To return to the:NURELWEB SITE
Understanding Cults and New Religions, by Irving Hexham and Karla Poewe (Grand Rapids,Wm. b. Erdmans, 1986) pp. 180.
This book was written for the specific task of helping Christian laymen, pastors, youth workers and theological students understand cults from an interdisciplinary perspective. It is based on the belief that understanding preceeds criticism. Consequently, many well meaning evangelical apologetics tend to do more harm than good. The aim of this book is to bring an understanding of cults and the people who join them to Christians and to promote communication between people who hold very different views.
1. Christian Apologetics, Deprogramming and the Cults
2. Evangelical Conversion and the Logic of Belief
3. The New Mythology: Mythological Fragments
4. Modernity and the New Mythology
5.The Primal Core
6. The Yogic and Abramic Traditions
7 Psychological Aspects of Conversion: The Individual in Crisis
8. Social Aspects of the Cultic Process: Tensions and Reactions
9. The Psychology of Shamanism: Some Cross-Cultural Comparisons
10 Magical Religions, Hysteria, and Christianity
What some critics said:
a. This is one of the most important studies of conversion and the modern mind that I have read...an important apologetic. I urge pastors and youth ministers to give it a few hours of your time it will help you help your people."
L. Russ Bush, Southwestern Journal of Theology, Fall, 1987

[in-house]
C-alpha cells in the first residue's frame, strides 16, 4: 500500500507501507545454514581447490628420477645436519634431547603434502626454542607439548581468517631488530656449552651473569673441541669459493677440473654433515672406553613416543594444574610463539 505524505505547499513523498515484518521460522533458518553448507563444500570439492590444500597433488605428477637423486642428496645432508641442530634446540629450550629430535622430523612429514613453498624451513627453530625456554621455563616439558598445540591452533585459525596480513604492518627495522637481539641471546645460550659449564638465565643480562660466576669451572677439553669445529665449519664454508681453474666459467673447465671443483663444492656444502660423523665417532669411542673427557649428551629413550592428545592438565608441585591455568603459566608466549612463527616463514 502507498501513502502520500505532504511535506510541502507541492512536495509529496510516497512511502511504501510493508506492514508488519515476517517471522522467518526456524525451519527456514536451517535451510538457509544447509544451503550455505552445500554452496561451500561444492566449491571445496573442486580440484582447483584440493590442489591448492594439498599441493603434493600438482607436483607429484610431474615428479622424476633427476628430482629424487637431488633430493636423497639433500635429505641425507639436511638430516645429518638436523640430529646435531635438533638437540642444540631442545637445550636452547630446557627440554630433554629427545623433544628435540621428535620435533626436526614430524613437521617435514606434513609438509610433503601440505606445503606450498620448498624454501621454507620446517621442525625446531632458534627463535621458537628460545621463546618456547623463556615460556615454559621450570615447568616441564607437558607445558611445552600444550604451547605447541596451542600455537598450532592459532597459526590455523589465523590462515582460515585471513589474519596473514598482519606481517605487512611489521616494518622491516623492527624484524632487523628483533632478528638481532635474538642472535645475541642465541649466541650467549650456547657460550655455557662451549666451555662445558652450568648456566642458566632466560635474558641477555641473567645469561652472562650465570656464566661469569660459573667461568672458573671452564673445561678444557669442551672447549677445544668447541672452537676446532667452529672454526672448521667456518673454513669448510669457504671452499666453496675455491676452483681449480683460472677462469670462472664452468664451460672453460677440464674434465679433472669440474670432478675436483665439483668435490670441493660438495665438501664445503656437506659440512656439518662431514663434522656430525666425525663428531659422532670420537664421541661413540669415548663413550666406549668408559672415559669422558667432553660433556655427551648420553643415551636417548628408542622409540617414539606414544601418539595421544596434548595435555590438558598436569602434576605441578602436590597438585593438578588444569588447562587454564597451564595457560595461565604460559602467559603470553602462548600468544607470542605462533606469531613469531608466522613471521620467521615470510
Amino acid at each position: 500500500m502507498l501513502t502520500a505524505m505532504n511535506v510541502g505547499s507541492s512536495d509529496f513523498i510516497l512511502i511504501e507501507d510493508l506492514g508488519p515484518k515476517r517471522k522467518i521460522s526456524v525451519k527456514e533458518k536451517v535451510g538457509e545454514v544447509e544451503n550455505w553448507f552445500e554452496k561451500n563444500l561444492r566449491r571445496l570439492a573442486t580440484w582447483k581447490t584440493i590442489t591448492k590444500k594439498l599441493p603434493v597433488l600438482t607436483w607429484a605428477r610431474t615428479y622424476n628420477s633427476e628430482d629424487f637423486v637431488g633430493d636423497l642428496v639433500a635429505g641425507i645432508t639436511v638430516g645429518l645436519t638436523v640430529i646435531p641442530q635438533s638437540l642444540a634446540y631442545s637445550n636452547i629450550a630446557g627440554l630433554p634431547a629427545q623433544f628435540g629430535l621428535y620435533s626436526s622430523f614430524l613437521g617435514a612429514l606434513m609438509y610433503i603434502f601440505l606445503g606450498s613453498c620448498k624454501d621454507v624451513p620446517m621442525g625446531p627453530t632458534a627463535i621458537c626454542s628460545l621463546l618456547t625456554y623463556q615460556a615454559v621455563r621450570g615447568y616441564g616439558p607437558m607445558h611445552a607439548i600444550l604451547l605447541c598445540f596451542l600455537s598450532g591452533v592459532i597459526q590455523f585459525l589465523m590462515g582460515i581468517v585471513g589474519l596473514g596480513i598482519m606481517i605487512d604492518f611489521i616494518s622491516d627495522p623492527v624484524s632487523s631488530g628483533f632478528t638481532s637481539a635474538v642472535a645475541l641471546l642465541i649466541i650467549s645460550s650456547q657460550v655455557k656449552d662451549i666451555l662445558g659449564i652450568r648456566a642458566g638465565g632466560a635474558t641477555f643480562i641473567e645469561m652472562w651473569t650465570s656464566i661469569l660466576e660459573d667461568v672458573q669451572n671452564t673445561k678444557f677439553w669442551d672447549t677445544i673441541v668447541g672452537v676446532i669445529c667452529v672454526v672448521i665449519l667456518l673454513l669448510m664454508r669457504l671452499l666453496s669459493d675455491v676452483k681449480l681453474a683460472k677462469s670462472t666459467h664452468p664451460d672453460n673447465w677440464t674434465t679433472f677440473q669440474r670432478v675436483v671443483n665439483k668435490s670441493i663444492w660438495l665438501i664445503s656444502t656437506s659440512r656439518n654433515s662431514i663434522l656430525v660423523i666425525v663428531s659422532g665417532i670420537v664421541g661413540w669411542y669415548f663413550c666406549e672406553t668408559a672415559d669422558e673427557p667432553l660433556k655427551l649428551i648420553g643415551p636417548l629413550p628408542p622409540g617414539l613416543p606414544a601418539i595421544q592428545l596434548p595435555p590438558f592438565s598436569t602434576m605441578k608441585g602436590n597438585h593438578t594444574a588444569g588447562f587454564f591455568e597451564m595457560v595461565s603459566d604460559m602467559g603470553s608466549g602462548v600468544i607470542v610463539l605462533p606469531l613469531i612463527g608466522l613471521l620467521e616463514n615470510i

b. Hexham and Poewe accomplish remarkably well their expressed purpose. Their emphasis on the social sciences provides a dimension often neglected...Thorough research and breadth of understanding of new religions characterizes this work. This book will constitute helpful reading for courses on contemporary religions and for those people who seek a balanced view of cults and new religions."
Missiology, Vol. XVI, No. 3, July 1988.
c. ... an important study about the proliferation of modern `cults'... a remarkably wide understanding of modern culture and social conditions, they provide well-documented and illuminating background ... without slick answers. Excellent.
Expository Times, May, 1988
d. ... a provocative and often cogent interpretation of the emergence of the new religious consciousness which should be of interest to sociologists of religion as well as its intended audience of Christian laity and clergy."
William H. Norman, Sociological Analysis, 2nd Qtr, 1989